Indeed, Herzog is, as usual, filming a world that is inescapably, intrinsically mad. Thus the detours to Peru suggest that only Brad, out of all his friends, is attuned to the danger and ugliness of this beautiful place. Only he respects the wildness of nature, as expressed in a forceful speech where he rejects his friends' attempts to tame the exotic and the spiritual: he mocks their belief in herbal extracts and native rituals put on for the entertainment of tourists. This is a theme that obviously resonates with Herzog, whose films, some of them filmed along this same stretch of Peruvian river, are often all about the confrontations between man and terrifying nature. And it's fitting that only the man who's damaged and strange can understand just how weird nature is, can appreciate the odd beauty of the ostrich, a vicious bird despite its goofy appearance. And it's fitting too, in this film obsessed with birds, that Brad's "hostages" turn out to be his pet flamingos, to whom he gives Irish last names to match his own.


Obviously, there's more than a little dark humor in Herzog's apocalyptic vision, as he juxtaposes the grim fatalism of Greek tragedy with the flashy decor of the California suburbs. Brad, in killing his mother, is enacting a part he's played on stage, in a staging of Aeschylus's Eumenides, the story of Orestes killing his mother as vengeance for her murder of his father. The flashbacks to the rehearsals for this play mostly show Brad standing silently in the midst of the chorus as they weave around him, chanting lines that seem like prophecies given his later matricidal act. The director Lee recalls how good Brad was, but simultaneously talks about how he was constantly disrupting rehearsals, how things went great as long as Brad had no lines; more dark and subtle humor, delivered with understated wit by Kier. Even the relationship between Brad and Ingrid is darkly comical, mainly because one wonders why this woman would tolerate such creepiness for so long. There's a real disconnect in scene after scene where Brad or his mother does something outrageously creepy and unsettling, while Ingrid looks on with, at most, a bemused and resigned expression, suggesting that she's not quite right as well, that she fits too neatly into this twisted domestic drama. In a pointedly Freudian touch, Ingrid plays Brad's mother in Eumenides and, during her death scenes, he tells her to twitch her feet so he "can see his mother dancing to heaven," an echo of Nicholas Cage's insane cop in Herzog's Bad Lieutenant, hallucinating the break-dancing souls of dead mobsters.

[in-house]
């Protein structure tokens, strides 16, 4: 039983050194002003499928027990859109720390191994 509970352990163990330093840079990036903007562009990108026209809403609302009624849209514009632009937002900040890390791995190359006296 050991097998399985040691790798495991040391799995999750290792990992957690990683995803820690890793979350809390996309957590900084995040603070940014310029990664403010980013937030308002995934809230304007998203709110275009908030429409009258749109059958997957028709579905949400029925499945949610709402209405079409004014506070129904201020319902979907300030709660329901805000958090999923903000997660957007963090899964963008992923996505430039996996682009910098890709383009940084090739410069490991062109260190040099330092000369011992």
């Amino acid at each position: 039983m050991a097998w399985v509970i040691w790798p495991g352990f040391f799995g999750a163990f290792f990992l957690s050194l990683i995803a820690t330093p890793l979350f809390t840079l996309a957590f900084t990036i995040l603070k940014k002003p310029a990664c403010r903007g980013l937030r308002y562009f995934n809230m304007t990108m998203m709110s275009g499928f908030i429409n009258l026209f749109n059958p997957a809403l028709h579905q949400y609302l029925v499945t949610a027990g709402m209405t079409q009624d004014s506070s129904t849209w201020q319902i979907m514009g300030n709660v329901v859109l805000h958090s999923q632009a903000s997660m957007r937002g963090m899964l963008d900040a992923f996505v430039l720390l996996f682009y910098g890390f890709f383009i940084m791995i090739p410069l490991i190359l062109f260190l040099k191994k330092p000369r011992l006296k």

In all these small touches — by turns disturbing, hilarious, ludicrous, and any combination of other extremes — Herzog continually tweaks and bends the basic situation of the hostage thriller. The genre skeleton of the film becomes like a tree trunk, off of which all sorts of bizarre branches wind off in unpredictable directions, tangling up with one another in the process. Herzog sometimes seems to be indulging all these oddball flourishes and non-sequitur interludes for no more reason than because he can. The film often seems weird simply for weirdness' sake, breaking the fourth wall to have the actors stare into the camera, or subtly nodding to producer Lynch in a scene where Brad encounters a piano that keeps playing when its player stands up and walks away, a probable ode to the infamous "Club Silencio" sequence of Mulholland Dr. The soundtrack, a mix of Ernst Reijseger's droning cello score with snippets of blues and Spanish folk music, similarly mashes together tones and styles, with Reijseger's horror soundtrack hum jarring against the intrusions of jaunty ethnic music. But even if the film often seems like a haphazard collage of weird moments and unsettling, unresolved plot threads, My Son, My Son, What Have Ye Done is never less than compelling, slowly worming its peculiar way into the viewer's mind, like a form of visual madness, a portrait of an unpredictable and loopy world where the usual rules don't apply.

5 comments:

James said...

Loved this review, Ed. Considered and thorough. And yes, weird that we should both post reviews of this at the same time... I really need to spend more time on here - you've got a heck of a lot of good readin' material here.

Garmonbozia!

Just Another Film Buff said...

Aha, that's a darn insightful section on stasis and motion, Ed. Excellent review.

I liked the film a lot. It's like Herzog's war on psychoanalysis. The joke's on us too. BL:POCNO and MYMYWHYD are two of the most rewarding Camp movies I've seen recently.

Cheers!

Ed Howard said...

Thanks a lot, guys. I like the idea of this film as a "war on psychology," completely shattering the illusion that we can understand such bizarre behavior. Instead, everything is crazy and off-kilter, and, yes, very camp. It's great that Herzog has revitalized his fiction career in such an interesting way at this late stage.

Carson said...

Ed, this piece makes me want to revisit the film. When I first saw it, I was deeply underwhelmed; I was more or less uninterested in its ad-libbed weirdness. But reading these descriptions of some of the film's images bring back haunting memories. Though it didn't come together for, there were certainly scenes that made quite an impact. I especially agree with JAFB, who points out the superb mention of the film's propensity to slow down time.

Ed Howard said...

Thanks, Carson. I'll be curious to know what you think if you do revisit it. I thought it was fascinating and unique, and well worth another look. If nothing else, it's wildly entertaining!